Intended for healthcare professionals


Closing the gap in childhood immunisation after the pandemic

BMJ 2023; 380 doi: (Published 21 March 2023) Cite this as: BMJ 2023;380:p627
  1. Isabelle Munyangaju, predoctoral fellow1,
  2. Elisa López-Varela, assistant research professor1,
  3. Quique Bassat, ICREA research professor1
  1. 1ISGlobal, Hospital Clínic Universitat de Barcelona, Barcelona, Spain
  1. Correspondence to: I Munyangaju imunyangaju{at}

Two steps forward, one step back

Childhood immunisations are among the most cost effective, equitable, and successful interventions of all times. The World Health Organization’s expanded programme on immunisation has ensured that routine childhood immunisations are available in every country, and vaccination is believed to save around three million lives annually.1 Eligible low and middle income countries have been supported by Gavi (the Vaccine Alliance) and Unicef to improve access to new and underused vaccines.

Vaccination coverage increased substantially between 2000 and 2019, averting about 37 million deaths globally during that period. The global coverage of DTP3 (three doses of the combined diphtheria, pertussis, and tetanus vaccine), third polio dose, and first measles dose was 84%-86% globally by 2019, and coverage of the second dose of measles vaccine increased from 42% to 71% from 2010 to 2019. Coverage of more recently recommended vaccines such as rotavirus, pneumococcal conjugate, rubella, and hepatitis B also increased.23

Vaccination coverage had plateaued before the covid-19 pandemic began in 2020, however, and cracks had appeared in the once successful implementation programme. In 2019 alone, 19.7 million children, particularly in low and middle income countries did not receive their third dose of DTP, and 70% of these had not received a single dose of DTP vaccine (“zero dose” children). In Africa the dropout rate between the first and third dose of DTP was estimated at 9%. Between 2010 and 2019, increasing numbers of children received no immunisations—most of whom were in Gavi supported countries in WHO’s Africa (increase from 6.1 million to 6.8 million), Western Pacific (0.9 million to 1.2 million), and Americas regions (0.5 million to 1.5 million)—because of a failure to deliver services to the hardest to reach, “last mile” populations. As countries reached middle income levels, those previously supported by Gavi found themselves with limited access to vaccines.24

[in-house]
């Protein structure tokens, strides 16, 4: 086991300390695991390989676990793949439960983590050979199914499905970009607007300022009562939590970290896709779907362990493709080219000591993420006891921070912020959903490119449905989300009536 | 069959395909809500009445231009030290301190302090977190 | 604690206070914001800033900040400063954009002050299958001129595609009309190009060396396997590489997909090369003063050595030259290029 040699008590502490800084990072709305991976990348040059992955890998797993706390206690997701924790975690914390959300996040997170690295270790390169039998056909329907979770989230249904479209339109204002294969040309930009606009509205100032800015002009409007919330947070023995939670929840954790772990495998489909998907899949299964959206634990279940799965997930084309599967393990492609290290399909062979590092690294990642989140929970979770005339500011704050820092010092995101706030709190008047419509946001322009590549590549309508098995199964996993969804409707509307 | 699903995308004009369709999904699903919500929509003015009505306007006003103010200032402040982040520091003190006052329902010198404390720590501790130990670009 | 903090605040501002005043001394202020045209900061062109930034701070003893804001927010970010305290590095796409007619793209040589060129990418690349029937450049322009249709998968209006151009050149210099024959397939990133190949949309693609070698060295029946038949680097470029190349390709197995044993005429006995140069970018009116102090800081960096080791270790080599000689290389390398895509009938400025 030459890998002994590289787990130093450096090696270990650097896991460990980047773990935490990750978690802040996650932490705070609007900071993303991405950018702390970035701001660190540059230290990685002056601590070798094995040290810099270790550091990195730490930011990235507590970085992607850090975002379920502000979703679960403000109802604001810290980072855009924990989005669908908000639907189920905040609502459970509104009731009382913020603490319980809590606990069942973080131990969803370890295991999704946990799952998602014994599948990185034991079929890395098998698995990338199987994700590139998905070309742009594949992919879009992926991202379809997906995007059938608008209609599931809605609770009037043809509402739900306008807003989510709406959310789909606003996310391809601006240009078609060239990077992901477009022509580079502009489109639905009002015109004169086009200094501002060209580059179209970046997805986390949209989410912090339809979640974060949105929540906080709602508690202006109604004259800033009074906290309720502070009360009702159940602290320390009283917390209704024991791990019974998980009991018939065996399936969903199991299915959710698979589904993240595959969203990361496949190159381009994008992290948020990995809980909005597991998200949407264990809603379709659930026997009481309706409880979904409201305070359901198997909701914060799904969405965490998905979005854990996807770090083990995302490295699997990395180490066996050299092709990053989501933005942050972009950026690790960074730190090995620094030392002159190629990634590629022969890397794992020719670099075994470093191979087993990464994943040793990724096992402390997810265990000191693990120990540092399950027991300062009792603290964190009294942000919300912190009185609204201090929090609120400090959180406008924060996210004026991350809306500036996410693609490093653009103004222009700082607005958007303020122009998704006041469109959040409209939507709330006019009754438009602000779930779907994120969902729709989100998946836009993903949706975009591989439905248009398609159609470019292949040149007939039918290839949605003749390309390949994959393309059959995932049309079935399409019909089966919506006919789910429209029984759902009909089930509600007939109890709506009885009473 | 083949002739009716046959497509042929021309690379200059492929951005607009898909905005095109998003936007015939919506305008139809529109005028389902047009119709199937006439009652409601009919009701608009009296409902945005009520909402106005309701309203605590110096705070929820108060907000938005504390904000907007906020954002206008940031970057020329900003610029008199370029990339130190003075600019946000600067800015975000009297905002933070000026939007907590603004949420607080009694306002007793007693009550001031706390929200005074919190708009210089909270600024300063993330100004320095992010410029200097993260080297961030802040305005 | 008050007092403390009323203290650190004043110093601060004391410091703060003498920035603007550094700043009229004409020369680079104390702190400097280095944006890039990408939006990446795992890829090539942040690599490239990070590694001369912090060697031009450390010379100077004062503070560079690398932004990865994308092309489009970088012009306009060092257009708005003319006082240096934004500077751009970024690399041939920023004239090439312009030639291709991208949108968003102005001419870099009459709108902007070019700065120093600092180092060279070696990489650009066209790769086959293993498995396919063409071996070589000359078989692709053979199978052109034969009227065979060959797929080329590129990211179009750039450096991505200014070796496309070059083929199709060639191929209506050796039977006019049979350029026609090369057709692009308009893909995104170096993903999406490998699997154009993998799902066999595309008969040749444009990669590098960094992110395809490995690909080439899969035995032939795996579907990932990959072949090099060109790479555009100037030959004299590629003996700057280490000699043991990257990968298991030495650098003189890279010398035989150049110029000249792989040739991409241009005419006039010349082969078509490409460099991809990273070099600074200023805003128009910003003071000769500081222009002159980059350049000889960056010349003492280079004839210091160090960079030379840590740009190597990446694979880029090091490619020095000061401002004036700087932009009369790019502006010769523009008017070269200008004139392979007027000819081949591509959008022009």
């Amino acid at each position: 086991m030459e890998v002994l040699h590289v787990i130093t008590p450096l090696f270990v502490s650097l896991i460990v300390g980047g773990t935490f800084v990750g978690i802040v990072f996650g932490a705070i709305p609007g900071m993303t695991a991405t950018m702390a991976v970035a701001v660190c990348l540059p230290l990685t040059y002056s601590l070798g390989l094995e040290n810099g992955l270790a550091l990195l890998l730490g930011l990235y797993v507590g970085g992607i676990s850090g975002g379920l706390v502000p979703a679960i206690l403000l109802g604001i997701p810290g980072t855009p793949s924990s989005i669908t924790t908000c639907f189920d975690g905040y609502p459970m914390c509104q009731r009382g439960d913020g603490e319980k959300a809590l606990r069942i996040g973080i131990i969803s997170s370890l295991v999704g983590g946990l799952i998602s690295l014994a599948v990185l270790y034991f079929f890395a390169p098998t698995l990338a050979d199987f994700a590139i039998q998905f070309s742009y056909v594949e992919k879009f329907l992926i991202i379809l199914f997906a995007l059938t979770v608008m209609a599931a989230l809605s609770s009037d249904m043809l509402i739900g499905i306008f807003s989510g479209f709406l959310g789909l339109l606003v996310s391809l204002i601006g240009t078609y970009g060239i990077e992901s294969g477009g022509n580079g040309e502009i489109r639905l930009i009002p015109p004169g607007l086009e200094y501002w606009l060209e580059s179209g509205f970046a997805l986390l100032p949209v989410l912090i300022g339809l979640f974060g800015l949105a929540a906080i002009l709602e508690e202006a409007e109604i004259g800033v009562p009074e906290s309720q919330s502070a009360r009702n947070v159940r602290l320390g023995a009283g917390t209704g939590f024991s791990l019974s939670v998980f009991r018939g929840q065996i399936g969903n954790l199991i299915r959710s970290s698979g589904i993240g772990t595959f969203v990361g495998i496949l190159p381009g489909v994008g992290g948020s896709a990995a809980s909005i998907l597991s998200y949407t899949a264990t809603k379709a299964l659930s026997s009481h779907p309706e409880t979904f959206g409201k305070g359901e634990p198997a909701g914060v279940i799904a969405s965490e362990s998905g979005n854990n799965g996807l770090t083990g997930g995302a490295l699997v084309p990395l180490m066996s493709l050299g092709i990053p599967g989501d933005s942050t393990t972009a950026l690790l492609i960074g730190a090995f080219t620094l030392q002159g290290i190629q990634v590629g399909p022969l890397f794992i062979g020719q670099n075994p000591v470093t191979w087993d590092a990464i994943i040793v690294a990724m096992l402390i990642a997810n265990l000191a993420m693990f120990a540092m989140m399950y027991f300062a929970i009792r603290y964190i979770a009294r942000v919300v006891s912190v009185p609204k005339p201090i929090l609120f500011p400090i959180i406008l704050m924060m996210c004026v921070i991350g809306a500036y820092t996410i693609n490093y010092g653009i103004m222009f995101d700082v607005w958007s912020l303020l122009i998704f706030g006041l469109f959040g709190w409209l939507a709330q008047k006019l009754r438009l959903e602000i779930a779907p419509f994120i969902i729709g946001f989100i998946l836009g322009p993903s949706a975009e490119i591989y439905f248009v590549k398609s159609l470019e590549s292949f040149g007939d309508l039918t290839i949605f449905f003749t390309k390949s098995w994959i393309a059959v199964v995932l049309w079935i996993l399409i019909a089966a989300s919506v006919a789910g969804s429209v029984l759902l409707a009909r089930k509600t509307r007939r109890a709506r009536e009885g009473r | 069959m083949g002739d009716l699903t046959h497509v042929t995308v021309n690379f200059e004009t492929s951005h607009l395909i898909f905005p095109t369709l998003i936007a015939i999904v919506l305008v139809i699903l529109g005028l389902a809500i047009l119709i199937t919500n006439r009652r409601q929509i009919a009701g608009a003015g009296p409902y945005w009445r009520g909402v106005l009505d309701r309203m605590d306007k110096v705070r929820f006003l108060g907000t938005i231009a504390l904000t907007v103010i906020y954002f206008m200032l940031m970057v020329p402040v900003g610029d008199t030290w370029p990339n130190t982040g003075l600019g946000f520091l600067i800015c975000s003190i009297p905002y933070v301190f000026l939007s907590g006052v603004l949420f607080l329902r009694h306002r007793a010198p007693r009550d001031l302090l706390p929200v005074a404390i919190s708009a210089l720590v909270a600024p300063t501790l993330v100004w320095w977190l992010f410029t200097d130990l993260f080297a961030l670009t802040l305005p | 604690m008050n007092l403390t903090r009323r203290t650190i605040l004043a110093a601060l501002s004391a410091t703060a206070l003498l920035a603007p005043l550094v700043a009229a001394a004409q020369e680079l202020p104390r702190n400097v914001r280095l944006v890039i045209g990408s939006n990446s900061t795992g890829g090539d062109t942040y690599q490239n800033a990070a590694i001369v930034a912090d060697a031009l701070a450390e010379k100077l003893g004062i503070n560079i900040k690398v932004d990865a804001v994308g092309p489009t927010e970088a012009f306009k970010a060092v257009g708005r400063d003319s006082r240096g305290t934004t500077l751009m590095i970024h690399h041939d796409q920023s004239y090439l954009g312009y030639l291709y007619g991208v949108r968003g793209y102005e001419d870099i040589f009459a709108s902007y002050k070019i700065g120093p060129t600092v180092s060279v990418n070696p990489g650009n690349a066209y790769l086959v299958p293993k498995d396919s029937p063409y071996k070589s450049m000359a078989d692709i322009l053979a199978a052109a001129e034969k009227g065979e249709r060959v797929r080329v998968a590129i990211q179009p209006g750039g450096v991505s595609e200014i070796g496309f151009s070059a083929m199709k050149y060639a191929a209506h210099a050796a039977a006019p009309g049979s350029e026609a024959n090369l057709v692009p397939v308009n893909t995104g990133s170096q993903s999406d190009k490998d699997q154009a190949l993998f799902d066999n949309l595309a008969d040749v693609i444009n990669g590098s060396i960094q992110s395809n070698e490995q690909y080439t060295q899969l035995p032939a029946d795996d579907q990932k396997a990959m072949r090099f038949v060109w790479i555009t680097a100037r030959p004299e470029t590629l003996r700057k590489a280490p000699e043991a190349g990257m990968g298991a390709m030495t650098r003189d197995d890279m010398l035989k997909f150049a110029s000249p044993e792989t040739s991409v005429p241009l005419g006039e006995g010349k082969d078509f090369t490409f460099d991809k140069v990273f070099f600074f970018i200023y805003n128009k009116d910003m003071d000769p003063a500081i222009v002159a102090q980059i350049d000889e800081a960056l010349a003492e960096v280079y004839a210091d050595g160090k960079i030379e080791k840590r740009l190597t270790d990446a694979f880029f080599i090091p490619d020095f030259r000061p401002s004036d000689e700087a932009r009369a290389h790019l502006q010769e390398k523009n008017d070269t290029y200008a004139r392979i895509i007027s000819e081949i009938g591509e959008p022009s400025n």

The pandemic and ensuing restrictive preventive measures exposed weaknesses in all health systems. It was deeply damaging for primary healthcare services, particularly routine immunisation programmes globally. Many countries, especially those with low or middle incomes, experienced interruptions in routine immunisation campaigns and services, restrictions in supply and access to vaccines (for example, shortages of BCG vaccine because of increased unproved use for covid-19), shortages of healthcare staff and personal protective equipment, and disruptions in access to vaccination services.

Vaccine hesitancy increased as a result of rampant misinformation on vaccine safety and development.56 All this quickly reduced vaccine demand and coverage, allowing breakthrough outbreaks. Measles outbreaks are on the rise worldwide—incidence increased by 79% globally in the first two months of 2022 compared with the same time in 2021,7 and at least 21 outbreaks were reported, especially in Africa and the eastern Mediterranean.8 Global progress in polio eradication has been halted by fresh outbreaks, triggering major vaccination campaigns in Africa and elsewhere.9

Are mass campaigns enough?

Signs of falling vaccine coverage and increasing vaccine hesitancy and measles mortality existed before covid-19. Although mass vaccination campaigns have returned to pre-pandemic capabilities, they do not tackle the long term issues underlying these trends. Nonetheless, the pandemic provided an opportunity to rethink the expanded programme on immunisation. A new, improved, sustainable, and pandemic-proof routine vaccination programme can now be developed informed by the strategies implemented by countries and organisations to combat the pandemic. For example, WHO’s 2030 immunisation agenda is people centred, country owned, partnership based, and guided by data, with implementation drawing on the lessons from the pandemic.10

Countries, communities, and local, international, and multilateral organisations can all do more, however. One of the lessons from Covax, the global initiative to ensure equitable and rapid access to covid-19 vaccines,11 is that it is possible to join forces, secure funding, and accelerate vaccine development. If this could be done for covid-19 vaccines, it can be done for other vaccines.

Several changes will be required to implement recovery measures and integrate covid-19 vaccination into routine immunisation. Firstly, countries should include all age groups in their routine immunisation programmes in order to reach high risk groups (elderly people, healthcare workers, people with underlying disorders) and include newer adult vaccines such as influenza and shingles. Secondly, digital health integration should be accelerated to allow effective delivery of vaccines, programme monitoring, and surveillance. Thirdly, investment should be increased to ensure a healthcare workforce that is robust in both numbers and quality of training. Fourthly, given the failure of Covax to counter national self-interest, regional manufacturing and distribution hubs for vaccines and health supplies should be created in low and middle income countries to facilitate equitable access to vaccines. And, finally, social marketing and mobilisation activities should be employed to tackle vaccine hesitancy and decreasing vaccine demand as part of routine immunisation programmes.12